The goal was to enhance the capacity of Singaporean officials to investigate and prosecute strategic trade control violations through an improved understanding of the prosecutorial and investigative aspects of a successful strategic trade control framework. U.S. presenters focused on how to build a case, the role of international cooperation. Participants discussed the sophistication of proliferation networks, and the increased U.S. focus on criminal investigations of export control cases. The Singaporean officials used the workshop leads to increase coordination among law enforcement investigations and prosecutions.
Barbara Berman, U.S. senior attorney for counterterrorism, presented on how Singapore can request information from the U.S. on cases with a U.S. nexus. She noted that Singapore continues to be a major transit/transshipment point of U.S. origin goods to Iran and North Korea. While Singapore has many good laws on the books for WMD exports and terrorism, especially for solely dual use shipments, there can be greater coordination and cooperation between the U.S. and Singapore.
The United Nations Office of Disarmament Affairs conducted a UN Security Council Resolution (UNSCR) 1540 implementation Workshop in Nairobi, Kenya on February 2-4, 2010, with funding from the EXBS program and the Defense Threat Reduction Agency. The well-attended workshop, focused on biosafety and biosecurity, and included representatives from 18 African countries, the U.S., the EU, and several NGOs. Key presentations included the risks of lax controls and methods to secure harmful biological agents; strategies to rapidly react to the spread of disease, whether naturally occurring or maliciously spread; and the broader scope of export controls and border security that UNSCR 1540 mandates. The workshop was highlighted by visits to the Kenyan Medical Research Institute, which operates in conjunction with the U.S. Center for Disease Control and Prevention and the International Livestock Research Institute. Citing the indiscriminate spread of disease and long, often porous borders, the African States suggested that a regional approach to biosecurity, and export controls more generally, would most benefit implementation of UNSCR 1540 in Africa.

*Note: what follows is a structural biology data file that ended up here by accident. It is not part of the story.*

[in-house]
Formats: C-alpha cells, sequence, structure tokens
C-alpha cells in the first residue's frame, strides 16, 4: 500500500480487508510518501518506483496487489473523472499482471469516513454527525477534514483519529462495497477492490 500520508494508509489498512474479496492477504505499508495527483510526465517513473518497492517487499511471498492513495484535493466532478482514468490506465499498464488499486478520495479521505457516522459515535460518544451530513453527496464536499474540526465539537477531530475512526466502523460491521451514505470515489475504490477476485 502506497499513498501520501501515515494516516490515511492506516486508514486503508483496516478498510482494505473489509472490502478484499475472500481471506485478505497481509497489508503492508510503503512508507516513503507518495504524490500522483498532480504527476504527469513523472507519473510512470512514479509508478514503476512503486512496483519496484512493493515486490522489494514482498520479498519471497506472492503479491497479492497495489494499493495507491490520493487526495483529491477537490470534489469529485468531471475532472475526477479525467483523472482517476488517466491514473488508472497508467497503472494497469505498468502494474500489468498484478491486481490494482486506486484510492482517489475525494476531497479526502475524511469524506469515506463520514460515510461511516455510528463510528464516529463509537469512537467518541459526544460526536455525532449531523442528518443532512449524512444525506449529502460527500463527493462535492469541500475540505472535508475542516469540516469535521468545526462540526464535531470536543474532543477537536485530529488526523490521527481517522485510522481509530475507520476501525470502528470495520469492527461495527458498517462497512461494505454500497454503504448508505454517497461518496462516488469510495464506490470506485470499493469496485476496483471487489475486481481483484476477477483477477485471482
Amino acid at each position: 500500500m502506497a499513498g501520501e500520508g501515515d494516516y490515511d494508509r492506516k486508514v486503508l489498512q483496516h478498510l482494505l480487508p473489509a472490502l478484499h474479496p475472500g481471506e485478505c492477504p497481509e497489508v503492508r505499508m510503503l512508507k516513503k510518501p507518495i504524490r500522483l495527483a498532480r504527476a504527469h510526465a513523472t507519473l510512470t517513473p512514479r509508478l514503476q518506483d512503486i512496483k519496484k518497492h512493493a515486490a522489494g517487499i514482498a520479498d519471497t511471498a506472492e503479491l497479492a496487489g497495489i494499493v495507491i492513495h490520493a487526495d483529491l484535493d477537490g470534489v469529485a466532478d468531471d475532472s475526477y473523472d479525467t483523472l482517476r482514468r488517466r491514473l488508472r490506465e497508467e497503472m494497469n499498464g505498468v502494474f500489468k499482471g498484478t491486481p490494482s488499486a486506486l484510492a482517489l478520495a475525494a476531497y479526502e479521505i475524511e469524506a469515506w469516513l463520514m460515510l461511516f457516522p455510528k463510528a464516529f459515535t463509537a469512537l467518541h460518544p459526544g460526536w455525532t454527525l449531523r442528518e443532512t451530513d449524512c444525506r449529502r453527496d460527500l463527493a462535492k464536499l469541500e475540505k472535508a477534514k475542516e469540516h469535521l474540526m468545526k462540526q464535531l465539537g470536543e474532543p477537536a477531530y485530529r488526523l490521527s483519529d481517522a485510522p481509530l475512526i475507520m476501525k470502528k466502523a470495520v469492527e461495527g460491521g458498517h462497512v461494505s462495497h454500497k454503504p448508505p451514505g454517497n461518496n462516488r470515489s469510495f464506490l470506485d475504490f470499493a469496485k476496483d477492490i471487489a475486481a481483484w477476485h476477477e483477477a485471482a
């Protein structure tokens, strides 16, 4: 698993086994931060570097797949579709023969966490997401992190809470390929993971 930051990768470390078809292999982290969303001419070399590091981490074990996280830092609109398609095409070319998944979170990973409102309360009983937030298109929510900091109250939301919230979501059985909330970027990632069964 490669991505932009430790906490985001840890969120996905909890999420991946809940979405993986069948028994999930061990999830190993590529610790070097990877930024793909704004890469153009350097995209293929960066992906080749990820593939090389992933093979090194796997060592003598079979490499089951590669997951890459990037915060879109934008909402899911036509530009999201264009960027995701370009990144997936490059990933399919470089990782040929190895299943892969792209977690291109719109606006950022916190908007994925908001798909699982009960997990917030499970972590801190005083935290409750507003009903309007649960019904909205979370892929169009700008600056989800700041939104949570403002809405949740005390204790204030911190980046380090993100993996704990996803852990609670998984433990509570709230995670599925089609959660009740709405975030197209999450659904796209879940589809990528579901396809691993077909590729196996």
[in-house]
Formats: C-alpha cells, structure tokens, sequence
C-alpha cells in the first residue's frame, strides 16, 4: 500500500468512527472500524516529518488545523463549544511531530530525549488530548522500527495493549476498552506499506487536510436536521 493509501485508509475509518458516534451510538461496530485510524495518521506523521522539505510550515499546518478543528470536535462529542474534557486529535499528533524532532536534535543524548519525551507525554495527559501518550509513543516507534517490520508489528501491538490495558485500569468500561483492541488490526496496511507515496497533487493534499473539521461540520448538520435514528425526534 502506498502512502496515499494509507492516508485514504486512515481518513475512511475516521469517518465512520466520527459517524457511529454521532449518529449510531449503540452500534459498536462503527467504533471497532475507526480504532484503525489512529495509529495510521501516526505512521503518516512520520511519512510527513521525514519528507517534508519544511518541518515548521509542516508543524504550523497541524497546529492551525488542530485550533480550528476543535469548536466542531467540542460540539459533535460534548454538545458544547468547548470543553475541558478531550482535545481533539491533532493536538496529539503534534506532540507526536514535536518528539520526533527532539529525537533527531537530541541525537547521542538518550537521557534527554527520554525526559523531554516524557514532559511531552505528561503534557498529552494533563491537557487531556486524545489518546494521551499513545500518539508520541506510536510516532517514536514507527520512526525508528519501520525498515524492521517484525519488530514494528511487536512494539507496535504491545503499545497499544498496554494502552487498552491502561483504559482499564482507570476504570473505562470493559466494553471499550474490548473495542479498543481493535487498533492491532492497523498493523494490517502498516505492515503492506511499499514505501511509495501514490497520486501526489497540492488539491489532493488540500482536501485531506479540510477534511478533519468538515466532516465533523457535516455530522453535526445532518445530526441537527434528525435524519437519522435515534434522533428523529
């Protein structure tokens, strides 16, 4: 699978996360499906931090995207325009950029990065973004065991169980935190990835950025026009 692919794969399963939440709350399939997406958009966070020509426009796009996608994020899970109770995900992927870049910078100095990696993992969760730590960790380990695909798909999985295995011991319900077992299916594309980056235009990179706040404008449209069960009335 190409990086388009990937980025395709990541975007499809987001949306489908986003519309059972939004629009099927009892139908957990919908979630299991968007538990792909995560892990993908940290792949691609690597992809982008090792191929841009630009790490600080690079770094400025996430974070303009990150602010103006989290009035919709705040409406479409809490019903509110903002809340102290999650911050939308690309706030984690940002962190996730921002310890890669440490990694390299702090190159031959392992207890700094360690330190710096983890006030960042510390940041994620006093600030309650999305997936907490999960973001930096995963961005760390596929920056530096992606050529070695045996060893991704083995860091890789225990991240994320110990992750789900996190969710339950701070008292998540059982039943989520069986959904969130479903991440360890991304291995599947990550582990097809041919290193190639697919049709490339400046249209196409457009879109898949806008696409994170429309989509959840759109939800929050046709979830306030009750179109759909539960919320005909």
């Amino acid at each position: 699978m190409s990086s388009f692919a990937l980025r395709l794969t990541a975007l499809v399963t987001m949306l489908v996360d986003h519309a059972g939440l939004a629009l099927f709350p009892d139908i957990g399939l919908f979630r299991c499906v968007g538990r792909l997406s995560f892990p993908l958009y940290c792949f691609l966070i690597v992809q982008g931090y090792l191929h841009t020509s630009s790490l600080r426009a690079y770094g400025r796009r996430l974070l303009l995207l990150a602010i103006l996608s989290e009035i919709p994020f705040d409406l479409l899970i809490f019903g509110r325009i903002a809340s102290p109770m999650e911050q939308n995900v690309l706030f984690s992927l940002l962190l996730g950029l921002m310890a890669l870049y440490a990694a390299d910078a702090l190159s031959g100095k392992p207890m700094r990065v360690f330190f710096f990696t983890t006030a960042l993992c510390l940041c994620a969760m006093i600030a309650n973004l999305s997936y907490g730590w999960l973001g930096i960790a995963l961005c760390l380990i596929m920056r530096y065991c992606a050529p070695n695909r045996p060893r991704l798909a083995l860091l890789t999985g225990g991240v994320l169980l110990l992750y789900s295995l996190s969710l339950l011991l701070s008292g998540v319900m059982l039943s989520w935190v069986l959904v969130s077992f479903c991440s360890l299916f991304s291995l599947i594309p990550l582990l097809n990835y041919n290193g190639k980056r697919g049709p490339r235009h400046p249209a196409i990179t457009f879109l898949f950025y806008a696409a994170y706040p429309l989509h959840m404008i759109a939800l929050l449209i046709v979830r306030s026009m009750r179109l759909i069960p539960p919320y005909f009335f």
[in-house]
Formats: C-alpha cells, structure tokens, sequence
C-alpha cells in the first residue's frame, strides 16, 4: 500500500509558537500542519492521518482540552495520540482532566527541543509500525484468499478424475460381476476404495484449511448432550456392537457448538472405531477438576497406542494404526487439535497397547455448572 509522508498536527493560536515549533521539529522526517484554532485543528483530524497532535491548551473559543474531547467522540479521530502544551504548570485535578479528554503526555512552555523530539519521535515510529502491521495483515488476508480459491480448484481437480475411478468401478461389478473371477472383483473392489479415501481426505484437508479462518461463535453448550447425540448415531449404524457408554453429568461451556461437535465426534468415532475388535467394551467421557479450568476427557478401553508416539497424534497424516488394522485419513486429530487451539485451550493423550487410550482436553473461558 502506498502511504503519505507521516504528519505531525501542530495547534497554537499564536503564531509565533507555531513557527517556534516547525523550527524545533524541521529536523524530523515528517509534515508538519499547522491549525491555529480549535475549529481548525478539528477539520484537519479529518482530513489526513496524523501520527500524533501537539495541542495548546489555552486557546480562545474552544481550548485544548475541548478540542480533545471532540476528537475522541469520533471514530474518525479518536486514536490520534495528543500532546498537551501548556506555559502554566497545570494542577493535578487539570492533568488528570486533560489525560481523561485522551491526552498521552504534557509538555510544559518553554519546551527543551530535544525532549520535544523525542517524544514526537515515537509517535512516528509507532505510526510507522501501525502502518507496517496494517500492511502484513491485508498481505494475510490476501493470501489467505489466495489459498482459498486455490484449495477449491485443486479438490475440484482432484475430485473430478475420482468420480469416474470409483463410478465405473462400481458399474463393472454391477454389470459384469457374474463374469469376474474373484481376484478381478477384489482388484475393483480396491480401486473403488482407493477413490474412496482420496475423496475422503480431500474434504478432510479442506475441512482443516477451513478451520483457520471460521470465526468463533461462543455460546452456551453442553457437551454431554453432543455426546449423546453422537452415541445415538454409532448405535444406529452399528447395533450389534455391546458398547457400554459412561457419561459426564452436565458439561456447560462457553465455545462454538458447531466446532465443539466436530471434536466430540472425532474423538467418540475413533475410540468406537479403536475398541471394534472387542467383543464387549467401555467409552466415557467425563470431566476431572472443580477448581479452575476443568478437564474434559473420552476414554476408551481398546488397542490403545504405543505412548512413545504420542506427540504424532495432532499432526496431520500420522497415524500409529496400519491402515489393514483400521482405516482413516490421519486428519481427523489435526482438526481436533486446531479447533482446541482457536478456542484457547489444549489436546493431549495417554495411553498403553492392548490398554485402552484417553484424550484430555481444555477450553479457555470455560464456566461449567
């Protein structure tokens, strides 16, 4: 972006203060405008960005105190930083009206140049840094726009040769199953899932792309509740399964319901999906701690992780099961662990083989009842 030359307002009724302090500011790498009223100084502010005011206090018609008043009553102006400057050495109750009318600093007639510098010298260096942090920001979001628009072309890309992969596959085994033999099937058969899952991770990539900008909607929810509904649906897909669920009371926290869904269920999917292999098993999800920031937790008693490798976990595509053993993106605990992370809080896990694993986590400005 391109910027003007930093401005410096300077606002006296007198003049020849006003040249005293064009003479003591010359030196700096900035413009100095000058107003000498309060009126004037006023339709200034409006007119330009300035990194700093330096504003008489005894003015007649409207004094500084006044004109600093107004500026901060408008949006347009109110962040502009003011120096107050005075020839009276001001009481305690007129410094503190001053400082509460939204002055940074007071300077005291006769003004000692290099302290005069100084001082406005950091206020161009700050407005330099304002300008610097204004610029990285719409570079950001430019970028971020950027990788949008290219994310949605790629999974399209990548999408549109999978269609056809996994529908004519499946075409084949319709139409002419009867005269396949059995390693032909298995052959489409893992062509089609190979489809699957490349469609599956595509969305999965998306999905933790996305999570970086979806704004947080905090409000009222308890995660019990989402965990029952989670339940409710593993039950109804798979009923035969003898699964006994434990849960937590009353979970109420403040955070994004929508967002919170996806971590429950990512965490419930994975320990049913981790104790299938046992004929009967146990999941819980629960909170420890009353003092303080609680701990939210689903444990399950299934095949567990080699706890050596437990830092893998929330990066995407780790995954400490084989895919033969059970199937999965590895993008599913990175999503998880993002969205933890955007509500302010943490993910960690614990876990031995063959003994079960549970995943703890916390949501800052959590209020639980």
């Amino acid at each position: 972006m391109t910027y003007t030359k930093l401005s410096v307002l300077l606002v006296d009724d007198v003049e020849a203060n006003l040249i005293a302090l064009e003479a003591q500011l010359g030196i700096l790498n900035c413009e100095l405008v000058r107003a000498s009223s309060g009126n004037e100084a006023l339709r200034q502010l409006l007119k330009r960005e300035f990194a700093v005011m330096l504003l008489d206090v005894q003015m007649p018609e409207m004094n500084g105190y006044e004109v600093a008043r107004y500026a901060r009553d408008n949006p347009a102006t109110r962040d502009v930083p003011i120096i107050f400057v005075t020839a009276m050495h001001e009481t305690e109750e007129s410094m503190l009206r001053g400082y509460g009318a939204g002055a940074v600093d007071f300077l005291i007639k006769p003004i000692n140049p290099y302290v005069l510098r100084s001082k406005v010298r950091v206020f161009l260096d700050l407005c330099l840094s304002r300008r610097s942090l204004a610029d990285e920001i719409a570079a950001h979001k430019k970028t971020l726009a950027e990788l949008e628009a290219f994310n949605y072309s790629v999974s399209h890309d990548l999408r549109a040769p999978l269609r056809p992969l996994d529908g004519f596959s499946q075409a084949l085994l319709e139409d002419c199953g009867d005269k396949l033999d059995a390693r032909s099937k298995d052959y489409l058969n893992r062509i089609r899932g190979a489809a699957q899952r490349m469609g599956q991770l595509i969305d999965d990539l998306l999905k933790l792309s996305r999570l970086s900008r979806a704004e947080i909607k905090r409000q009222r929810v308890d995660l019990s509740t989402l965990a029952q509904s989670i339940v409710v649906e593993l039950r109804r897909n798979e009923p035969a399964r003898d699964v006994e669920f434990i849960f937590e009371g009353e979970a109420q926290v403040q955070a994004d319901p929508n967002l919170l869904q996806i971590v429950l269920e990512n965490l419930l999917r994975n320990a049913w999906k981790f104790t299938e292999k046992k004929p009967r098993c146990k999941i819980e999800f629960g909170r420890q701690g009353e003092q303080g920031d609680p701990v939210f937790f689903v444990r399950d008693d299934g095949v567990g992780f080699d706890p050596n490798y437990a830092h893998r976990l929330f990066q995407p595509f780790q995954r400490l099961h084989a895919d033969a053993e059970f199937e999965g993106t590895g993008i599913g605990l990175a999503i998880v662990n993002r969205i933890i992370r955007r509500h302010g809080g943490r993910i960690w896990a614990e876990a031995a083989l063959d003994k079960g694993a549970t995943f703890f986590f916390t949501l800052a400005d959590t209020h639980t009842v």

The EXBS program in Central Asia is currently working to consolidate the significant amount of assistance provided to its partners in the Central Asia region. For the past several years, EXBS has provided the five governments of Central Asia (Kazakhstan, Kyrgyzstan, Tajikistan, Turkmenistan, and Uzbekistan) with specialized training in the enforcement-related aspects of strategic trade control and border security, varying degrees of technical assistance in the area of border security infrastructure, as well as workshops and training focused on developing strategic trade control frameworks that meet international standards.
Working with other U.S. Government programs, international organizations such as the European Union’s Border Management Central Asia Program, International Organization for Migration, and the Organization for Security Cooperation in Europe, and the host governments, EXBS is striving to institutionalize the content of its enforcement-related training into the border security training academies of its Central Asia partners and to strengthen institutional capacities of their training academies.
Narrative and images provided by LT Cari Bower, USCG